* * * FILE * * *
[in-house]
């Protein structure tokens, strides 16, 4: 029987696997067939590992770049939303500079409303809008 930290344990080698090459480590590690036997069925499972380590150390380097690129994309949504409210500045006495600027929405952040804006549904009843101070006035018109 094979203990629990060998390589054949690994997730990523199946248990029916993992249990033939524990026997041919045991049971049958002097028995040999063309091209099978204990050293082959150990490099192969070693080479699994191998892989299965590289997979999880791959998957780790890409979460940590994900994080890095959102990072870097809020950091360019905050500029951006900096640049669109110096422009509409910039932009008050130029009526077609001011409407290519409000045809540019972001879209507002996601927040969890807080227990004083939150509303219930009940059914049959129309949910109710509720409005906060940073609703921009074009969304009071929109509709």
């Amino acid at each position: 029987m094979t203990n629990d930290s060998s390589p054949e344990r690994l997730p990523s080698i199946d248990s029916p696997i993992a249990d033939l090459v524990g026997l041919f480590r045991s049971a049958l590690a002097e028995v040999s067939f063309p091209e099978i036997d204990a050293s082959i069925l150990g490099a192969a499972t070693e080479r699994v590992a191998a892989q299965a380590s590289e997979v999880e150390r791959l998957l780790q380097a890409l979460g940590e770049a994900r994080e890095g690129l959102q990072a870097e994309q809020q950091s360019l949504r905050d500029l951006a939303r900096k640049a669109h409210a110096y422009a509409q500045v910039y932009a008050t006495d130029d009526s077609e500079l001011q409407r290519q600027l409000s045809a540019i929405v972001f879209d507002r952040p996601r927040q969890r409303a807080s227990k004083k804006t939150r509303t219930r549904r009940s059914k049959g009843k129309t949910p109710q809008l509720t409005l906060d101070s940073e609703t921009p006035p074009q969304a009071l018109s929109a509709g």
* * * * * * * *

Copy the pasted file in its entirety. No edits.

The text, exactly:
[in-house]
């Protein structure tokens, strides 16, 4: 029987696997067939590992770049939303500079409303809008 930290344990080698090459480590590690036997069925499972380590150390380097690129994309949504409210500045006495600027929405952040804006549904009843101070006035018109 094979203990629990060998390589054949690994997730990523199946248990029916993992249990033939524990026997041919045991049971049958002097028995040999063309091209099978204990050293082959150990490099192969070693080479699994191998892989299965590289997979999880791959998957780790890409979460940590994900994080890095959102990072870097809020950091360019905050500029951006900096640049669109110096422009509409910039932009008050130029009526077609001011409407290519409000045809540019972001879209507002996601927040969890807080227990004083939150509303219930009940059914049959129309949910109710509720409005906060940073609703921009074009969304009071929109509709």
């Amino acid at each position: 029987m094979t203990n629990d930290s060998s390589p054949e344990r690994l997730p990523s080698i199946d248990s029916p696997i993992a249990d033939l090459v524990g026997l041919f480590r045991s049971a049958l590690a002097e028995v040999s067939f063309p091209e099978i036997d204990a050293s082959i069925l150990g490099a192969a499972t070693e080479r699994v590992a191998a892989q299965a380590s590289e997979v999880e150390r791959l998957l780790q380097a890409l979460g940590e770049a994900r994080e890095g690129l959102q990072a870097e994309q809020q950091s360019l949504r905050d500029l951006a939303r900096k640049a669109h409210a110096y422009a509409q500045v910039y932009a008050t006495d130029d009526s077609e500079l001011q409407r290519q600027l409000s045809a540019i929405v972001f879209d507002r952040p996601r927040q969890r409303a807080s227990k004083k804006t939150r509303t219930r549904r009940s059914k049959g009843k129309t949910p109710q809008l509720t409005l906060d101070s940073e609703t921009p006035p074009q969304a009071l018109s929109a509709g």